Tignous had that magic pencil of his with which he aimed to transmit to us the emotions of a trial. He succeeded. Succeeded in capturing the creaking sound when a trial topples over. He succeeded in transmitting to us these dramas, with their unforeseen twists, with their unforeseeable ones, with their unimaginable ones. He constantly sought the good drawing, the one that transmits truly but also leads to reflection. He said it himself: the drawing that makes people laugh but not only that; the drawing that makes people think but not only that; the drawing, too, that makes people ashamed of having laughed over a solemn fact or situation. This captures all the subtlety that he put into this work, this mission, above all this art, of saying so much through a drawing.

Of course when one is the cartoonist one can choose the cartoon. He had some great forerunners in political cartooning, such as Daumier, who mocked princes, power—Louis Phillippe, in those days. And Daumier paid for the liberties he took, because he was jailed. Censorship made no compromises. One doesn’t mock power. Tignous had the same itch for taking liberties, this itch mixed up with politics and justice. He knew how to sketch the way that politics arrives, in its misplaced way, to mix itself up in justice. I’m thinking of that very beautiful drawing of his concerning that declaration by a former president of the republic about a proposed elimination of the position of judge of inquiry from the judicial system. Tignous showed this president declaring, since he had decided to eliminate the judges of inquiry: “Henceforth, it’ll be me who does the inquiries.” And this drawing provoked a lot of laughter, circulated a great deal, and contributed, I’m convinced—and I was there at the time, I was a member of Parliament, but today I still remain convinced—that this drawing contributed to the very strong mobilization of the judiciary that compelled a retreat on the part of this false act of breaking faith. [In 2009, Nicolas Sarkozy, then the French president, proposed eliminating the position of “juge d’instruction,” whose function is to investigate cases before they are brought to trial, roughly analogous to the function of the grand jury in America. Literally, the words of Sarkozy in Tignous’s cartoon were “Henceforth, it’ll be me who gives the instructions.”]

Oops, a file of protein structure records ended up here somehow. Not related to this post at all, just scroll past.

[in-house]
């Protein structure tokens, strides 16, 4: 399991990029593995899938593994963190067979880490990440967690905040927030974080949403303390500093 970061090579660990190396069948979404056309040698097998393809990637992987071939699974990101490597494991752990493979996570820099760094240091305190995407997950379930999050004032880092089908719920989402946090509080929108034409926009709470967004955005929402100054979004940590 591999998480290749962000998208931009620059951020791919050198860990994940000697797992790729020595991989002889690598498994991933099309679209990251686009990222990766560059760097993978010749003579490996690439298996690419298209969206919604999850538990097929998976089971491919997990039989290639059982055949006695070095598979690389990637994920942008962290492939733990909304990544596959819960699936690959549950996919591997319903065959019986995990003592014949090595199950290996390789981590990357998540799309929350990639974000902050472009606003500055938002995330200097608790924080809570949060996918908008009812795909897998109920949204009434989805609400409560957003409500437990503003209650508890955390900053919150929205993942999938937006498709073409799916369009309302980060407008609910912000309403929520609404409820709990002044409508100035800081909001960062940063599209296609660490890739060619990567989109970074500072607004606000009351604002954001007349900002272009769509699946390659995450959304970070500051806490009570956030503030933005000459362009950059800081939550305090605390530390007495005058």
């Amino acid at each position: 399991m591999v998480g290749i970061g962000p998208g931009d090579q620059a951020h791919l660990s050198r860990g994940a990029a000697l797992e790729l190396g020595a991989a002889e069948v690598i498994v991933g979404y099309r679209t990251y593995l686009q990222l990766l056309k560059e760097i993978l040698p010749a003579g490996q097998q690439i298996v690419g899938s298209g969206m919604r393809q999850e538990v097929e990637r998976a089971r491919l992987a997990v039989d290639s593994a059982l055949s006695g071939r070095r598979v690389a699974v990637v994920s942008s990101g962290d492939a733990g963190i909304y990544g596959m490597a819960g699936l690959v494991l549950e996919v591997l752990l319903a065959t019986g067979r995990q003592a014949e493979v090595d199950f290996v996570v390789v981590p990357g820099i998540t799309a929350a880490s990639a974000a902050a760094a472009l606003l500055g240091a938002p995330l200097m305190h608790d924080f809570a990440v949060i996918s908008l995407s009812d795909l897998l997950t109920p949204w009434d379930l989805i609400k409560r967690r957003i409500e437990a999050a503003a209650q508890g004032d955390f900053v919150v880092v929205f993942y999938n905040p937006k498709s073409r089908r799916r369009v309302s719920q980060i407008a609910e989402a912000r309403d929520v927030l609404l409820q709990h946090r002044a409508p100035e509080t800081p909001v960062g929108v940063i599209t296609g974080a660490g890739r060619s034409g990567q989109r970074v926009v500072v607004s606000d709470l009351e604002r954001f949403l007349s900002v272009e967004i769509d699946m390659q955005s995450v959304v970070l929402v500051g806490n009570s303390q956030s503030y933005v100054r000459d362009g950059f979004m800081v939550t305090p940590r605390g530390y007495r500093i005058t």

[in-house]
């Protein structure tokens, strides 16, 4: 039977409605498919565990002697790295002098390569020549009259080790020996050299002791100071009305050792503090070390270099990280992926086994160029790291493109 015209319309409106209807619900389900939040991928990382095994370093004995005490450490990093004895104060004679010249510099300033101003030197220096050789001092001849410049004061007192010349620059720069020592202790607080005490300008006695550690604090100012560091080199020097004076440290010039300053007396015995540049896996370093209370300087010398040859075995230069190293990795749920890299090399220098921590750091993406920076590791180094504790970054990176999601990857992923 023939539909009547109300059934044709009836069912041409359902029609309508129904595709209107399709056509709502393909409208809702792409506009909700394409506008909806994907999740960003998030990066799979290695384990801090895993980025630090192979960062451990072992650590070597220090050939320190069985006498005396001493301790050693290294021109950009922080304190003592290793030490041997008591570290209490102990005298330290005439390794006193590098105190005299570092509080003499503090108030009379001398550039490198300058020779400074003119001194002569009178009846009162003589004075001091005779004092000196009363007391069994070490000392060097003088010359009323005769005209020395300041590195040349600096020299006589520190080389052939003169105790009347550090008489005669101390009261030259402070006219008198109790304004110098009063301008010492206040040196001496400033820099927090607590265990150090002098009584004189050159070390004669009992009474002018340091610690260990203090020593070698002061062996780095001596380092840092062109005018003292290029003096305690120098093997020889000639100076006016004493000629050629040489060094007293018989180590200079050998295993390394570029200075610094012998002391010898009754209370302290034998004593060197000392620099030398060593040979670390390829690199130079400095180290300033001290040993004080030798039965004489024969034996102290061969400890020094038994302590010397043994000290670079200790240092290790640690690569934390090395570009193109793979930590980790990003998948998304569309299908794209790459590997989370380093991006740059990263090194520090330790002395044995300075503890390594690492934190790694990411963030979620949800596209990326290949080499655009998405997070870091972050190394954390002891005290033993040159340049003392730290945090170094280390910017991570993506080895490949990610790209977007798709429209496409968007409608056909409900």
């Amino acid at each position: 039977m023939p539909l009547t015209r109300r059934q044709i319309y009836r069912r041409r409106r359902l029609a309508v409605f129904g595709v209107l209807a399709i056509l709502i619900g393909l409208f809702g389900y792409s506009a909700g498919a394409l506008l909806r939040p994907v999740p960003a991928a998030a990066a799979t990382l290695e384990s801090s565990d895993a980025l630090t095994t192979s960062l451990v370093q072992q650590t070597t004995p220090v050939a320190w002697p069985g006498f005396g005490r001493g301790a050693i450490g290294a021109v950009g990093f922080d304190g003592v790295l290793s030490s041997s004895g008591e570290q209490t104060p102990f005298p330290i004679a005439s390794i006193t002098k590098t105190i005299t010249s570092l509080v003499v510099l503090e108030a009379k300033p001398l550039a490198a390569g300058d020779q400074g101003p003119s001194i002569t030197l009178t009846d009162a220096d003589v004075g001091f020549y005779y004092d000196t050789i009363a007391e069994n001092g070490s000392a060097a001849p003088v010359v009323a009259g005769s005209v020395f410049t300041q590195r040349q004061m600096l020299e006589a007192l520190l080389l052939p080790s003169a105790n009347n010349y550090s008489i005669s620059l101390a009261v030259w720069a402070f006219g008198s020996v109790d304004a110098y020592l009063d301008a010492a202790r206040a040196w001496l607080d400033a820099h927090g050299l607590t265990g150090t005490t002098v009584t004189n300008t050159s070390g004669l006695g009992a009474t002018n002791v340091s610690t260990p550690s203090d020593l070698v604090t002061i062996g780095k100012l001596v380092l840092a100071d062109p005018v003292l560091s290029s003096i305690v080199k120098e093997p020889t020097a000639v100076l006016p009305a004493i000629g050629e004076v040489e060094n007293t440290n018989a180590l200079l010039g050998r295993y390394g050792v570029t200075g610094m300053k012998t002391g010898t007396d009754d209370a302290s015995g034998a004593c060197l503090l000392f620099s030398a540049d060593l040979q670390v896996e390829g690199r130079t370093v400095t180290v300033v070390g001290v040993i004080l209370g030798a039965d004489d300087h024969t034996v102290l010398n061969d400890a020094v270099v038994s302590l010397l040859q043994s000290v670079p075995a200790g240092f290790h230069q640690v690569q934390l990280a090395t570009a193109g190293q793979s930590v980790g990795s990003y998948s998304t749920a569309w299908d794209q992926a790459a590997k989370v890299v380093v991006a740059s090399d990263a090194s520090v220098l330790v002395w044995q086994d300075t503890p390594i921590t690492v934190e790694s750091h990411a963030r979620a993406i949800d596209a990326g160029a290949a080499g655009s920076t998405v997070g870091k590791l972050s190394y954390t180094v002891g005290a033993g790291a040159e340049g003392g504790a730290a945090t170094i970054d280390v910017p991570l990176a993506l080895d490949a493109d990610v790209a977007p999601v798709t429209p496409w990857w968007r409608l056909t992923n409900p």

Tignous made commitments. Deep ones. For him a commitment was not a vain word, it was not a pose. And so he took part in, he was associated with Cartooning for Peace, which was created by Plantu and Khofi Annan in 2006. This beautiful project of cartoons for peace, which consisted of mixing together perceptions, beliefs, cultures, but also of bringing solidarity, protection, support, assistance to women and men who cartooned in intolerant countries, to women and men who dared to express themselves through drawing, the universal lanaguage, in these difficult contexts. And Cartooning for Peace put together, drew up a table of taboos in the world. And captured some fairly remarkable taboos. Such as, for example, the ban on drawing anti-church cartoons in Russia. But these taboos revealed to us, as they were sketched by these cartoonists, revealed to us the fault lines of certain societies. Anti-church, in Russia: taboo. Representations of death, in Sweden: taboo. In Morocco it’s more prudent not to try to depict the king. And they asked, these humorists, these artists, these satirical cartoonists, they asked: but France, the country of Voltaire and of irreverence, is it a country where any taboos exist? Do taboos exist? Well, yes, according to them, it’s better to avoid drawing and caricaturing the CGT trade union for printers, for daily newspapers. [Laughter.] But otherwise no, no taboos. One can draw anything. Even a prophet. Because in France, in the France of Voltaire and of irreverence, one has the right to make fun of religions. A right. Yes, because a right, that’s what democracy is about. Democracy is the rule of law, according to the philosopher Alain.